We’re all aware of the dangers of workers contracting the coronavirus. What then is the fallout for employers’ role across the country in keeping staff COVID-19 safe?
The most recent figures available show 533 COVID-19 related workers’ compensation claims were lodged across Australia by the end of last July. The claims were for contracting the virus, mental health impacts related to it, or to do with testing or isolation requirements. The sectors to lodge the most claims included health care and social assistance, public administration and safety, as well as transport, postal, and warehousing.
Workers’ compensation differences
Each state and territory has its own workers’ compensation scheme. Check your respective government website for the latest information. There are 11 schemes, each differing in how it defines an injury and the causal link with employment.
With the pandemic still upon us, business restrictions can be fluid. Employers can find overall guidance for their industry via Safe Work Australia. Be mindful, though, the national guidance might not be as strict as those for your home state or territory, particularly with avoiding the aerosol spread of the virus. That’s according to ABC Radio’s Dr Norman Swan, co-host of the Coronacast podcast.
Workers’ comp coverage for COVID-19
Your workers will only be compensated for contracting the disease if:
- It arose out of or in the course of their work for your business
- The worker can show a connection between that work and being diagnosed with the virus.
But workers’ compensation schemes vary when they talk about the ‘contribution of employment to injury’. They use terms such as needing to determine the workplace as a ‘main’, ‘significant’, ‘major’ or ‘substantial’ contributing factor to the diagnosis. Even South Australia has something different – ‘if it arises from employment’. Despite the variation, each workers’ comp claim is considered on its own merits, circumstances, and relevant facts.
Changes due to COVID-19
An important amendment to NSW’s Workers’ Compensation Act 1987 means the law now presumes workers caught COVID-19 in the workplace if they’re employed in:
- The retail industry (except for exclusively online retail)
- The health-care sector, disability, and aged care facilities
- The cleaning industry
- Educational institutions, libraries
- Police, emergency services, courts, tribunals, prisons, detention centres
- Restaurants, clubs, hotels, entertainment venues
- Passenger transport services
- The construction industry.
To qualify, employees must have worked there in the three weeks before their diagnosis. You must tell us of their diagnosis within 48 hours so we can contact your insurer. So, check the laws for your state or territory.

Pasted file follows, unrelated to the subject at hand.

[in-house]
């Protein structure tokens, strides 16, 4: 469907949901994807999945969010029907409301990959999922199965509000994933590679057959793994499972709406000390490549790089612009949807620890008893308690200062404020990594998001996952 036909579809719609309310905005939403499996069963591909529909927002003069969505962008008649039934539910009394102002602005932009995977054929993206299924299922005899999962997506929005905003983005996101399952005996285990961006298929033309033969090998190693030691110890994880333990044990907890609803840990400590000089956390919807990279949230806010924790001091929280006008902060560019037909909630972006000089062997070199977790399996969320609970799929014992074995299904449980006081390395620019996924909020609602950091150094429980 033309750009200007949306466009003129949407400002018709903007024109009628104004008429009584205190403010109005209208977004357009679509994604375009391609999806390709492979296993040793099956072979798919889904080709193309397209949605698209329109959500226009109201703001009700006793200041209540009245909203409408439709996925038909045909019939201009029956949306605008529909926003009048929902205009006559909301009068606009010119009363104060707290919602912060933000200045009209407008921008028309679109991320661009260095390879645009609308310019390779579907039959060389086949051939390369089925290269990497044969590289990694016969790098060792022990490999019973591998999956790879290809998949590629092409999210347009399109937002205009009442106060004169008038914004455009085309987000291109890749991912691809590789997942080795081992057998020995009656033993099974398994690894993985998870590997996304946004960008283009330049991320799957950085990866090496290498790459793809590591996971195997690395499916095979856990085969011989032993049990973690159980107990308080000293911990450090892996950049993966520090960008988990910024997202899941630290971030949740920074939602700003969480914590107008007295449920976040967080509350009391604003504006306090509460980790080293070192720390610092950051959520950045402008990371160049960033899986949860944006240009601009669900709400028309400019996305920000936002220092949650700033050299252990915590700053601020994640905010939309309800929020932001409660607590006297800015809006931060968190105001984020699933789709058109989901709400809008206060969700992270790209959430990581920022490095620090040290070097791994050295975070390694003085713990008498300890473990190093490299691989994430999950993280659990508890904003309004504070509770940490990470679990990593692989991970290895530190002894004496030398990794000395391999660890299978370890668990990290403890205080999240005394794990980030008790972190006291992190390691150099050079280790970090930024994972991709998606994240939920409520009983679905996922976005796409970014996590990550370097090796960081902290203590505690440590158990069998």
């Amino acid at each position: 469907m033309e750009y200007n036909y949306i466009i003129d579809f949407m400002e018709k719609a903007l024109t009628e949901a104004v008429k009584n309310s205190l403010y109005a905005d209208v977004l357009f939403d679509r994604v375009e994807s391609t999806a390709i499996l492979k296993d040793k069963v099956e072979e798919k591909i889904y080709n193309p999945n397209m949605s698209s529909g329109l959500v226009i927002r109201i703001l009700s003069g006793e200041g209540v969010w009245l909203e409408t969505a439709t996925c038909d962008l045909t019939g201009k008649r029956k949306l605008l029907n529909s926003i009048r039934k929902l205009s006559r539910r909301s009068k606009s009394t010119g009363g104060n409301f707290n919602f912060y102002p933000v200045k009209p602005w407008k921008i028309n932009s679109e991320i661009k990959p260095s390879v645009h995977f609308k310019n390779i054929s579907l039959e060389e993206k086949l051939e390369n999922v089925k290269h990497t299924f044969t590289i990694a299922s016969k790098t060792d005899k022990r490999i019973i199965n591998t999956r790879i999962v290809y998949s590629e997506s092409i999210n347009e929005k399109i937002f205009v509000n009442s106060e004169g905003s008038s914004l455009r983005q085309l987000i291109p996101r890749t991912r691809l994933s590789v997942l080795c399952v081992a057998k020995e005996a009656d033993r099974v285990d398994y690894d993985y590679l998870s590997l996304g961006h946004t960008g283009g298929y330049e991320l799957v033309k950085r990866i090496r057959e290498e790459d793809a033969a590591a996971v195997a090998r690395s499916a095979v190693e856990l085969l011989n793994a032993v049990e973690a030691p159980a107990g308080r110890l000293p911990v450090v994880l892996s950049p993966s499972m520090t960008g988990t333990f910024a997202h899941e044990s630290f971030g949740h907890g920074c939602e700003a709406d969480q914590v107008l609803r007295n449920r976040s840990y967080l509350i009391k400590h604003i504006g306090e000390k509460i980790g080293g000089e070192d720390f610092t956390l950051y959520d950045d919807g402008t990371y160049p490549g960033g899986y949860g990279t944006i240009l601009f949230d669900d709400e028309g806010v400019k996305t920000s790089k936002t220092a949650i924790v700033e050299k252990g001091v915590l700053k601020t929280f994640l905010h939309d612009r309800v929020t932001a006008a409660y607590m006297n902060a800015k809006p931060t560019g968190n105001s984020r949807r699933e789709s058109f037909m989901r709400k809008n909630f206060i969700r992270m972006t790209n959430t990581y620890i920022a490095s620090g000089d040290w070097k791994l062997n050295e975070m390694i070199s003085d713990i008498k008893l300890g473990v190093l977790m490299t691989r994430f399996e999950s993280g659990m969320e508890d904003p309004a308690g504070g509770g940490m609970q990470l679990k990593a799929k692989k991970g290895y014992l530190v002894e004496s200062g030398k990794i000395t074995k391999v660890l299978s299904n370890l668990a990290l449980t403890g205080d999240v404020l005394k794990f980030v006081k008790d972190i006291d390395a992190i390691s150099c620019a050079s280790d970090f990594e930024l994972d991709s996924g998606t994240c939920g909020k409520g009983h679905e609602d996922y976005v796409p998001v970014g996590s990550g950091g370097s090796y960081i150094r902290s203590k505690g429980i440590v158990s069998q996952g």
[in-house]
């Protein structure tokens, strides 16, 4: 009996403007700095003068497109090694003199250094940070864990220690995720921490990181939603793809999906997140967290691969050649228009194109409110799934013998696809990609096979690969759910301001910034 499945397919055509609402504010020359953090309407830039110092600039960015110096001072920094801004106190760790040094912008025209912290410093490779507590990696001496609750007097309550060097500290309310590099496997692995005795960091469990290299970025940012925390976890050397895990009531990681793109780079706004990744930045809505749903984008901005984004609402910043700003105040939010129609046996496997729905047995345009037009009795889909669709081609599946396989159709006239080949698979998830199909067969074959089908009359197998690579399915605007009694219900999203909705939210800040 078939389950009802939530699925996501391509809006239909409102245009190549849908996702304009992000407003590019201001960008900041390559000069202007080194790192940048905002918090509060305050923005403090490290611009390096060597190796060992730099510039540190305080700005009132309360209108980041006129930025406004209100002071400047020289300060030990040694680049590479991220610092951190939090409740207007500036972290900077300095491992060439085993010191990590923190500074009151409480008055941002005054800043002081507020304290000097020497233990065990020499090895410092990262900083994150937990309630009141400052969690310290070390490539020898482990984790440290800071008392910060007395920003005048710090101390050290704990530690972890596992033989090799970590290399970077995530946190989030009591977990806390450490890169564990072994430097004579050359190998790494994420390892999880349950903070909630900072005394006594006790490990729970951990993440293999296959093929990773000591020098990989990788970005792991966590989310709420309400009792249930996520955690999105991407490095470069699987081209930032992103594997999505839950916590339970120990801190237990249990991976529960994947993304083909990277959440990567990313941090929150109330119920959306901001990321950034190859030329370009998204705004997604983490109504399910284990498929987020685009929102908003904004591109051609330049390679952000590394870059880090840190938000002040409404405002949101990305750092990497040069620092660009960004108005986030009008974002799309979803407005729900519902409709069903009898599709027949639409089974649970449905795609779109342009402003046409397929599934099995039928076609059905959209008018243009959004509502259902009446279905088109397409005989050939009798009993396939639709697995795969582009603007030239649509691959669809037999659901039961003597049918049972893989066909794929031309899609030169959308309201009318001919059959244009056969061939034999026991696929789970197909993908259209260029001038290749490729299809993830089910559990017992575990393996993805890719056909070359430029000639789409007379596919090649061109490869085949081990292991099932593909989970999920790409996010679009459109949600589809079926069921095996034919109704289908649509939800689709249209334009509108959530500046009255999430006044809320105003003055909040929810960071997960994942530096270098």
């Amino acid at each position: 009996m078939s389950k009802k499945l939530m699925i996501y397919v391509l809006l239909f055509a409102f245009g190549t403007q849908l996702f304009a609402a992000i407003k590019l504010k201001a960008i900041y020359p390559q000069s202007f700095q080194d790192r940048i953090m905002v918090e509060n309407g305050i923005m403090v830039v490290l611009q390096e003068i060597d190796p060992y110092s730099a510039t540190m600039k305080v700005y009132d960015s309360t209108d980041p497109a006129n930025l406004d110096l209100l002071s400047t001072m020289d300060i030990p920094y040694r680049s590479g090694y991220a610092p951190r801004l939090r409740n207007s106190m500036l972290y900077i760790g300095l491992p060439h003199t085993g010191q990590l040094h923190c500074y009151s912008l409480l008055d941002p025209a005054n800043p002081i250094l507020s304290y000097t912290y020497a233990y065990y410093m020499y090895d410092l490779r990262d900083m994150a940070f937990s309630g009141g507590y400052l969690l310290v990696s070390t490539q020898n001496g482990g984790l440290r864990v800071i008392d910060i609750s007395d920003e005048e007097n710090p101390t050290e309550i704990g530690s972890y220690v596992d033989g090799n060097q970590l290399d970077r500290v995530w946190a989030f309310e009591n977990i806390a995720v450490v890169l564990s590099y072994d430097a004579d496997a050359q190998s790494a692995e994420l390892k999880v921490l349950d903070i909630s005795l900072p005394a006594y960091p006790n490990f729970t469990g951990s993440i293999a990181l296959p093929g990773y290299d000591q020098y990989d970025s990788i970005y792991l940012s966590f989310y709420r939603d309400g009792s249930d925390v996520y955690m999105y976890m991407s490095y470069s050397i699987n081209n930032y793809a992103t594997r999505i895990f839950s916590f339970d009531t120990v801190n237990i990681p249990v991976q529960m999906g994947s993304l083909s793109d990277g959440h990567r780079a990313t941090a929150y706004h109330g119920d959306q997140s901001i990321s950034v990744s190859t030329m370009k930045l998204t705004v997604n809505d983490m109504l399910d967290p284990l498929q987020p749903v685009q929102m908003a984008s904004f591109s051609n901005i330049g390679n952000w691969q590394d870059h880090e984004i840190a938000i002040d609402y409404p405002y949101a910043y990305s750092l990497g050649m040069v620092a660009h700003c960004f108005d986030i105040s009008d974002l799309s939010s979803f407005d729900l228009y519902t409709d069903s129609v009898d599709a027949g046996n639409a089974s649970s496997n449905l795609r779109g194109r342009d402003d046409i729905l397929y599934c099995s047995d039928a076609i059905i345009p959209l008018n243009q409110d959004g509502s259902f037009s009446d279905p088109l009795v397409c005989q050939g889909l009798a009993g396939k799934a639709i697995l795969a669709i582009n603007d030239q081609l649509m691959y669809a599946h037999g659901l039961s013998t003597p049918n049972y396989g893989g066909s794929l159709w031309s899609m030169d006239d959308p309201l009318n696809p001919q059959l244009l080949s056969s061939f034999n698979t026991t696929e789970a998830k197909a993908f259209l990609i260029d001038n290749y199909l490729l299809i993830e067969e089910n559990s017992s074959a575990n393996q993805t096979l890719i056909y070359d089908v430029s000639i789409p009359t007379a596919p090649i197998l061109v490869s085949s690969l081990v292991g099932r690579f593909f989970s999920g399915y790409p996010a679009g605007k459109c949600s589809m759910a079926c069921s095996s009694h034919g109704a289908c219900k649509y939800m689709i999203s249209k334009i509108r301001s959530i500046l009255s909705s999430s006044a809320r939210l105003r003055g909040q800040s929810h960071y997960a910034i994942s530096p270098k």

Even if your staff work from home thanks to the pandemic, workers’ compensation will generally cover them. If they make a claim, they need to show the injury occurred during the course of their work. Your staff must follow COVID-safe practices such as good hygiene, following physical distancing rules when out of their home, and keeping updated on changes.
Best practice management
With your increased responsibilities to protect your staff, consider these best practices for managing workers’ compensation claims to help reduce your costs.
Improve your injury reporting process. Examples would be a robust safety committee and clear process to identify to whom staff report injuries. If you don’t already have one, create a hazard/incident report form, and be aware your scheme may need you to file it for a particular length of time. Record minor accidents, too, or, as some safety savvy firms do, even near misses for an early warning system. As well, ensure your key information is handy because workplace safety authorities will usually need it within 24 hours or sooner if there has been a fatality.
Should an incident occur, know what to do. Your incident investigation procedures should set out how to secure the scene, collect your evidence, quiz witnesses and record the information you gather. However, for particular incidents such as fatalities, you may need to preserve the scene until an inspector arrives or you’re otherwise directed.
To help your injured worker get back on the job, make sure your return to work policy is up to date. It should cover the purpose, scope, who’s eligible for coverage (will it cover staff on other types of leave, for example?), transitional work (including your and the worker’s obligations to create, accept or refuse modified work tasks or alternative roles), and procedures.
These are great ways to reduce your risk profile. Check in with us to ensure your systems and risk management approaches are top-notch.